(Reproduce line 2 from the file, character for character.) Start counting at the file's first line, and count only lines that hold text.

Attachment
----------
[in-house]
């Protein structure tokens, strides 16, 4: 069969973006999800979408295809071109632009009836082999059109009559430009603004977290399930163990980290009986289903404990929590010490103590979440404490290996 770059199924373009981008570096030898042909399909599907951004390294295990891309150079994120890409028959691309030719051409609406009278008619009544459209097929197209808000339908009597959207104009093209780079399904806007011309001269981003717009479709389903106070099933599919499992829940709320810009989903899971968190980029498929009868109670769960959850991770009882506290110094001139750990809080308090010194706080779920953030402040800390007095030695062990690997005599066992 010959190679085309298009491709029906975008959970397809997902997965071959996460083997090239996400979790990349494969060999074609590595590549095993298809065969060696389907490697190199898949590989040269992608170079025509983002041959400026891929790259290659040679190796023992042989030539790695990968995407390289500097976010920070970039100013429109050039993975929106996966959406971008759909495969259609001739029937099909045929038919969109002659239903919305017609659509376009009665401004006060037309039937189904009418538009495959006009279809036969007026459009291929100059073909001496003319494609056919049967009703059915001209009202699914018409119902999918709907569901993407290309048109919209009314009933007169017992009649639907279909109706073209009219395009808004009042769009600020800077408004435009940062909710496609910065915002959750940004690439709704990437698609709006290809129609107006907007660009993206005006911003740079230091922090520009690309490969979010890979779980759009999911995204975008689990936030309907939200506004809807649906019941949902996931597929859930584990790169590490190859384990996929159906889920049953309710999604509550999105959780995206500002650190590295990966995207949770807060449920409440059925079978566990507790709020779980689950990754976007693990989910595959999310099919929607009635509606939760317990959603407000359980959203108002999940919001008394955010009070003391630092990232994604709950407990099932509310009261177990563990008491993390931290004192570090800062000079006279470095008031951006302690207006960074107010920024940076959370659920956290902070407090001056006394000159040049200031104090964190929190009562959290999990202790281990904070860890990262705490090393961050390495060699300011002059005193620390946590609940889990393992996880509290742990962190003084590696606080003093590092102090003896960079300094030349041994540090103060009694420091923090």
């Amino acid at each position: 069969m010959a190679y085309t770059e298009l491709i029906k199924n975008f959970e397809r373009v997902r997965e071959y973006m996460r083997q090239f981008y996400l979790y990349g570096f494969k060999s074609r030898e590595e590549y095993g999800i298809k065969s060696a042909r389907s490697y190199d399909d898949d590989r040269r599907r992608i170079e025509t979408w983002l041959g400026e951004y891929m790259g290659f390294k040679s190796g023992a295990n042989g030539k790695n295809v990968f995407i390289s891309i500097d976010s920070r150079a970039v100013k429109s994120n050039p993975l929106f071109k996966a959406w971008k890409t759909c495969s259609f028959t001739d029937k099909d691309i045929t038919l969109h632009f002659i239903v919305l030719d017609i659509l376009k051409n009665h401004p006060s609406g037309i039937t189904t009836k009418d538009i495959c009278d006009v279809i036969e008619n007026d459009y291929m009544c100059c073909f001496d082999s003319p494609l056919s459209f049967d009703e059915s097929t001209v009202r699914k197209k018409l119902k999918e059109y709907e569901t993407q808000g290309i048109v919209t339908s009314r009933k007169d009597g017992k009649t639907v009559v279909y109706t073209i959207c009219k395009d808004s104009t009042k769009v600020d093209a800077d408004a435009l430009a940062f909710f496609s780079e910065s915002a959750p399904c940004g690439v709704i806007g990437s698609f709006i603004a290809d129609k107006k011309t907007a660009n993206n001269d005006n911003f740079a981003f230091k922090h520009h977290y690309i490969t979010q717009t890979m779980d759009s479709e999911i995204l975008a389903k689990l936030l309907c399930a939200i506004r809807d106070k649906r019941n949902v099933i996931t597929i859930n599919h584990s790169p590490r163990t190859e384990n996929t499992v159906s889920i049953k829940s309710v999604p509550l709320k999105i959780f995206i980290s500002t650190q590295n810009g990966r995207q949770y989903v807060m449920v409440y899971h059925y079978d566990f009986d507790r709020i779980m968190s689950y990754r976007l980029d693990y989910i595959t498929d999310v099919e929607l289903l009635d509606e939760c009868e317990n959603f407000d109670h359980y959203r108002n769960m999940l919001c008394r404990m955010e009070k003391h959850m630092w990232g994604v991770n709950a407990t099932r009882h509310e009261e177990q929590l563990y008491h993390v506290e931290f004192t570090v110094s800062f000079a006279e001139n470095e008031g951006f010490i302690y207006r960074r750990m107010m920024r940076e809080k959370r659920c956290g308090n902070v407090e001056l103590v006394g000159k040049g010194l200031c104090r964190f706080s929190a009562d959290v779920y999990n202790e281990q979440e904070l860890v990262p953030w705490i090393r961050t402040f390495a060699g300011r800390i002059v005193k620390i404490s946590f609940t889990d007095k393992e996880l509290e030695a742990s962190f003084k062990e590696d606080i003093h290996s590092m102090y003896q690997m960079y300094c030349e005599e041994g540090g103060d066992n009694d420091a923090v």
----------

């Protein structure tokens, strides 16, 4: 069969973006999800979408295809071109632009009836082999059109009559430009603004977290399930163990980290009986289903404990929590010490103590979440404490290996 770059199924373009981008570096030898042909399909599907951004390294295990891309150079994120890409028959691309030719051409609406009278008619009544459209097929197209808000339908009597959207104009093209780079399904806007011309001269981003717009479709389903106070099933599919499992829940709320810009989903899971968190980029498929009868109670769960959850991770009882506290110094001139750990809080308090010194706080779920953030402040800390007095030695062990690997005599066992 010959190679085309298009491709029906975008959970397809997902997965071959996460083997090239996400979790990349494969060999074609590595590549095993298809065969060696389907490697190199898949590989040269992608170079025509983002041959400026891929790259290659040679190796023992042989030539790695990968995407390289500097976010920070970039100013429109050039993975929106996966959406971008759909495969259609001739029937099909045929038919969109002659239903919305017609659509376009009665401004006060037309039937189904009418538009495959006009279809036969007026459009291929100059073909001496003319494609056919049967009703059915001209009202699914018409119902999918709907569901993407290309048109919209009314009933007169017992009649639907279909109706073209009219395009808004009042769009600020800077408004435009940062909710496609910065915002959750940004690439709704990437698609709006290809129609107006907007660009993206005006911003740079230091922090520009690309490969979010890979779980759009999911995204975008689990936030309907939200506004809807649906019941949902996931597929859930584990790169590490190859384990996929159906889920049953309710999604509550999105959780995206500002650190590295990966995207949770807060449920409440059925079978566990507790709020779980689950990754976007693990989910595959999310099919929607009635509606939760317990959603407000359980959203108002999940919001008394955010009070003391630092990232994604709950407990099932509310009261177990563990008491993390931290004192570090800062000079006279470095008031951006302690207006960074107010920024940076959370659920956290902070407090001056006394000159040049200031104090964190929190009562959290999990202790281990904070860890990262705490090393961050390495060699300011002059005193620390946590609940889990393992996880509290742990962190003084590696606080003093590092102090003896960079300094030349041994540090103060009694420091923090």